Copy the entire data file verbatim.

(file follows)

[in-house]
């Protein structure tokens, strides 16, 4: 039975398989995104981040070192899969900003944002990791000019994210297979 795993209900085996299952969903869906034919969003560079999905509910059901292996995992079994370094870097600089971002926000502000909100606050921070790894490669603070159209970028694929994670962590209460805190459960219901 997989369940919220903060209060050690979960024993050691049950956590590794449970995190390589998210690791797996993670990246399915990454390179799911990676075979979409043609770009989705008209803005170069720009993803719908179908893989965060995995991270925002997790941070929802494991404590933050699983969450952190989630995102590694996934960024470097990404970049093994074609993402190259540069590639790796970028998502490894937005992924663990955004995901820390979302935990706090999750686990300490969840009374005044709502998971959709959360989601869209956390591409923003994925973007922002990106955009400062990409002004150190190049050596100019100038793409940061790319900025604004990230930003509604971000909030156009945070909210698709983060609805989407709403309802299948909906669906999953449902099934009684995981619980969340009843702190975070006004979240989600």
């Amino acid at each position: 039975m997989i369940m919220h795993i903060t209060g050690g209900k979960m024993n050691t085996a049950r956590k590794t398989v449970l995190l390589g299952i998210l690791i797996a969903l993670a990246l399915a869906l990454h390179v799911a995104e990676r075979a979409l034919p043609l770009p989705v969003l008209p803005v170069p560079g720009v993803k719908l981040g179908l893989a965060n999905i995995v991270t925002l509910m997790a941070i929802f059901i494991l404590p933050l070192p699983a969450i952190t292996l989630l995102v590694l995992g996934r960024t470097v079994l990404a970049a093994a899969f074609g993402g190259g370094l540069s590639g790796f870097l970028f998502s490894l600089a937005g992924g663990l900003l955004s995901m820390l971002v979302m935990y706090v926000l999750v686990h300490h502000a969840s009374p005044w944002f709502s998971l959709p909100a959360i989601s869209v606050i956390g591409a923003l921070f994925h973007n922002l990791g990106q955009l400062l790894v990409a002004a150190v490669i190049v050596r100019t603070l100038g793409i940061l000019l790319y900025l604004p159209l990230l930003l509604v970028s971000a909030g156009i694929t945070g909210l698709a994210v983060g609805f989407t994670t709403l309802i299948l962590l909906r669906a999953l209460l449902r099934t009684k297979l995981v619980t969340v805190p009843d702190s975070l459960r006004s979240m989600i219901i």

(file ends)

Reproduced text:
[in-house]
């Protein structure tokens, strides 16, 4: 039975398989995104981040070192899969900003944002990791000019994210297979 795993209900085996299952969903869906034919969003560079999905509910059901292996995992079994370094870097600089971002926000502000909100606050921070790894490669603070159209970028694929994670962590209460805190459960219901 997989369940919220903060209060050690979960024993050691049950956590590794449970995190390589998210690791797996993670990246399915990454390179799911990676075979979409043609770009989705008209803005170069720009993803719908179908893989965060995995991270925002997790941070929802494991404590933050699983969450952190989630995102590694996934960024470097990404970049093994074609993402190259540069590639790796970028998502490894937005992924663990955004995901820390979302935990706090999750686990300490969840009374005044709502998971959709959360989601869209956390591409923003994925973007922002990106955009400062990409002004150190190049050596100019100038793409940061790319900025604004990230930003509604971000909030156009945070909210698709983060609805989407709403309802299948909906669906999953449902099934009684995981619980969340009843702190975070006004979240989600």
């Amino acid at each position: 039975m997989i369940m919220h795993i903060t209060g050690g209900k979960m024993n050691t085996a049950r956590k590794t398989v449970l995190l390589g299952i998210l690791i797996a969903l993670a990246l399915a869906l990454h390179v799911a995104e990676r075979a979409l034919p043609l770009p989705v969003l008209p803005v170069p560079g720009v993803k719908l981040g179908l893989a965060n999905i995995v991270t925002l509910m997790a941070i929802f059901i494991l404590p933050l070192p699983a969450i952190t292996l989630l995102v590694l995992g996934r960024t470097v079994l990404a970049a093994a899969f074609g993402g190259g370094l540069s590639g790796f870097l970028f998502s490894l600089a937005g992924g663990l900003l955004s995901m820390l971002v979302m935990y706090v926000l999750v686990h300490h502000a969840s009374p005044w944002f709502s998971l959709p909100a959360i989601s869209v606050i956390g591409a923003l921070f994925h973007n922002l990791g990106q955009l400062l790894v990409a002004a150190v490669i190049v050596r100019t603070l100038g793409i940061l000019l790319y900025l604004p159209l990230l930003l509604v970028s971000a909030g156009i694929t945070g909210l698709a994210v983060g609805f989407t994670t709403l309802i299948l962590l909906r669906a999953l209460l449902r099934t009684k297979l995981v619980t969340v805190p009843d702190s975070l459960r006004s979240m989600i219901i």